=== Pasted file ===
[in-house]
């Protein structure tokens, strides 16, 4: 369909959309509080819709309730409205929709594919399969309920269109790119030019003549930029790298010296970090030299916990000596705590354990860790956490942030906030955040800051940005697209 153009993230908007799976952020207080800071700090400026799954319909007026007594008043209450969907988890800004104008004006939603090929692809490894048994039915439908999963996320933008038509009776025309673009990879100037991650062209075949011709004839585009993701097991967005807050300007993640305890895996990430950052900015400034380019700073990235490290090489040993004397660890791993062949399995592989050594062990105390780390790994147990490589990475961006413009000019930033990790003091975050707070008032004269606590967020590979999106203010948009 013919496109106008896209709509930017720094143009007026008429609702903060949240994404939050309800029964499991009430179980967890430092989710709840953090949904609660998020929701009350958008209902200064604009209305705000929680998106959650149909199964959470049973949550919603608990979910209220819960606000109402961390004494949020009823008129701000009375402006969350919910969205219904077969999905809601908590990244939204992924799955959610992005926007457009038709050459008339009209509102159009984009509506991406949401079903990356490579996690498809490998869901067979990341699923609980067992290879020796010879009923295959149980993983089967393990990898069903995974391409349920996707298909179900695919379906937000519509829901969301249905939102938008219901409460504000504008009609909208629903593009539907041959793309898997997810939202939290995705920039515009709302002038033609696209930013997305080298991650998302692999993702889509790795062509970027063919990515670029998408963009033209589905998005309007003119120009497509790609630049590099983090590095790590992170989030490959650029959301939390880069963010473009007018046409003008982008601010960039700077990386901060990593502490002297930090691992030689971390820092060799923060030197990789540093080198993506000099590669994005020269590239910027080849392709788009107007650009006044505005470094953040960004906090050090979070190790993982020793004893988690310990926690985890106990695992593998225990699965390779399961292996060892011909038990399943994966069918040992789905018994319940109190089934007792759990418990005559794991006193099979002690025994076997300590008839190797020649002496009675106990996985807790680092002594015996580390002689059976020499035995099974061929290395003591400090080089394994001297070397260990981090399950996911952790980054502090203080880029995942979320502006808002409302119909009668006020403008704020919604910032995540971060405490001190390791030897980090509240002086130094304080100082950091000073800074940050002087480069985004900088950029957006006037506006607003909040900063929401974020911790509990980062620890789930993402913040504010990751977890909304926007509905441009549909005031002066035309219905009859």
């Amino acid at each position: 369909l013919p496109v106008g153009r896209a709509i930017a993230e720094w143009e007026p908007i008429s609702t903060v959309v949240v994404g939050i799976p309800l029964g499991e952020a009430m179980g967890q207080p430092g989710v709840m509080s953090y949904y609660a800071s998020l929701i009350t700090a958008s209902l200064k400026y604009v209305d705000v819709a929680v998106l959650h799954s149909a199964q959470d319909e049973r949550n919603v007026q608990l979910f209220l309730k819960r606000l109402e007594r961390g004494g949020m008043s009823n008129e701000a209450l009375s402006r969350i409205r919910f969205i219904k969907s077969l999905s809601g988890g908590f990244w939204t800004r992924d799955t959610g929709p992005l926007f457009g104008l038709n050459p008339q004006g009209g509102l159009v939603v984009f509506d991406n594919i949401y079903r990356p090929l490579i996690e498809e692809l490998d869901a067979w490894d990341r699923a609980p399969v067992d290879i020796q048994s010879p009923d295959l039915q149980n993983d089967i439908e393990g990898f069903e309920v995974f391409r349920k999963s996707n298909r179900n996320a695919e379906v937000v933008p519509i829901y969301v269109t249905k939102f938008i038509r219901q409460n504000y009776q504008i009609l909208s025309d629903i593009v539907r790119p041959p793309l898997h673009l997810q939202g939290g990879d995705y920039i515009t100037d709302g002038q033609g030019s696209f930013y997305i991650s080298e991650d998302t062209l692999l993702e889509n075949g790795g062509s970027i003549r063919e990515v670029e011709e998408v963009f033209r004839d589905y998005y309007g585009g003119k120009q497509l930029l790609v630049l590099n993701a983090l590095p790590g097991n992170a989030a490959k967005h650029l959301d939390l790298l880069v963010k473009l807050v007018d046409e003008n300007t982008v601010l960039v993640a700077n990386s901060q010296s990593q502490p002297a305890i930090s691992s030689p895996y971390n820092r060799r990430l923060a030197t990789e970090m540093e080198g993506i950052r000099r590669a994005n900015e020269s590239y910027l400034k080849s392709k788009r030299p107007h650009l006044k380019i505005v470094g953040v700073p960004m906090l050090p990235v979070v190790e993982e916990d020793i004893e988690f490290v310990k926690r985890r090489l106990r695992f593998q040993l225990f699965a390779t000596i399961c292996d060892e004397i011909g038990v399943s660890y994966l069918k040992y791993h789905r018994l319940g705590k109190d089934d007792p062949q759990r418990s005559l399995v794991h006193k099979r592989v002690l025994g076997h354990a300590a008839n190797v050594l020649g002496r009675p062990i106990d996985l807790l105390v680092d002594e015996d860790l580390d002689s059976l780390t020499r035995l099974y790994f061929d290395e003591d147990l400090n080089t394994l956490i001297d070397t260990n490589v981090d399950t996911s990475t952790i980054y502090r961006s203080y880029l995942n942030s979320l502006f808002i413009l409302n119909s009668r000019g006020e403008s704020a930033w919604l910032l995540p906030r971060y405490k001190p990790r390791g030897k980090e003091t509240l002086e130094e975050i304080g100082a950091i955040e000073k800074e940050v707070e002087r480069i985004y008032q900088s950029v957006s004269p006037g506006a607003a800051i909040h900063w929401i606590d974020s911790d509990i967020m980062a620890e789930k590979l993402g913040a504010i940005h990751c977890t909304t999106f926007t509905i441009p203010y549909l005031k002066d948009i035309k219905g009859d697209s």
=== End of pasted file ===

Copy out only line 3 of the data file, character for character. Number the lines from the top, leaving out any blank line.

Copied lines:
């Amino acid at each position: 369909l013919p496109v106008g153009r896209a709509i930017a993230e720094w143009e007026p908007i008429s609702t903060v959309v949240v994404g939050i799976p309800l029964g499991e952020a009430m179980g967890q207080p430092g989710v709840m509080s953090y949904y609660a800071s998020l929701i009350t700090a958008s209902l200064k400026y604009v209305d705000v819709a929680v998106l959650h799954s149909a199964q959470d319909e049973r949550n919603v007026q608990l979910f209220l309730k819960r606000l109402e007594r961390g004494g949020m008043s009823n008129e701000a209450l009375s402006r969350i409205r919910f969205i219904k969907s077969l999905s809601g988890g908590f990244w939204t800004r992924d799955t959610g929709p992005l926007f457009g104008l038709n050459p008339q004006g009209g509102l159009v939603v984009f509506d991406n594919i949401y079903r990356p090929l490579i996690e498809e692809l490998d869901a067979w490894d990341r699923a609980p399969v067992d290879i020796q048994s010879p009923d295959l039915q149980n993983d089967i439908e393990g990898f069903e309920v995974f391409r349920k999963s996707n298909r179900n996320a695919e379906v937000v933008p519509i829901y969301v269109t249905k939102f938008i038509r219901q409460n504000y009776q504008i009609l909208s025309d629903i593009v539907r790119p041959p793309l898997h673009l997810q939202g939290g990879d995705y920039i515009t100037d709302g002038q033609g030019s696209f930013y997305i991650s080298e991650d998302t062209l692999l993702e889509n075949g790795g062509s970027i003549r063919e990515v670029e011709e998408v963009f033209r004839d589905y998005y309007g585009g003119k120009q497509l930029l790609v630049l590099n993701a983090l590095p790590g097991n992170a989030a490959k967005h650029l959301d939390l790298l880069v963010k473009l807050v007018d046409e003008n300007t982008v601010l960039v993640a700077n990386s901060q010296s990593q502490p002297a305890i930090s691992s030689p895996y971390n820092r060799r990430l923060a030197t990789e970090m540093e080198g993506i950052r000099r590669a994005n900015e020269s590239y910027l400034k080849s392709k788009r030299p107007h650009l006044k380019i505005v470094g953040v700073p960004m906090l050090p990235v979070v190790e993982e916990d020793i004893e988690f490290v310990k926690r985890r090489l106990r695992f593998q040993l225990f699965a390779t000596i399961c292996d060892e004397i011909g038990v399943s660890y994966l069918k040992y791993h789905r018994l319940g705590k109190d089934d007792p062949q759990r418990s005559l399995v794991h006193k099979r592989v002690l025994g076997h354990a300590a008839n190797v050594l020649g002496r009675p062990i106990d996985l807790l105390v680092d002594e015996d860790l580390d002689s059976l780390t020499r035995l099974y790994f061929d290395e003591d147990l400090n080089t394994l956490i001297d070397t260990n490589v981090d399950t996911s990475t952790i980054y502090r961006s203080y880029l995942n942030s979320l502006f808002i413009l409302n119909s009668r000019g006020e403008s704020a930033w919604l910032l995540p906030r971060y405490k001190p990790r390791g030897k980090e003091t509240l002086e130094e975050i304080g100082a950091i955040e000073k800074e940050v707070e002087r480069i985004y008032q900088s950029v957006s004269p006037g506006a607003a800051i909040h900063w929401i606590d974020s911790d509990i967020m980062a620890e789930k590979l993402g913040a504010i940005h990751c977890t909304t999106f926007t509905i441009p203010y549909l005031k002066d948009i035309k219905g009859d697209s």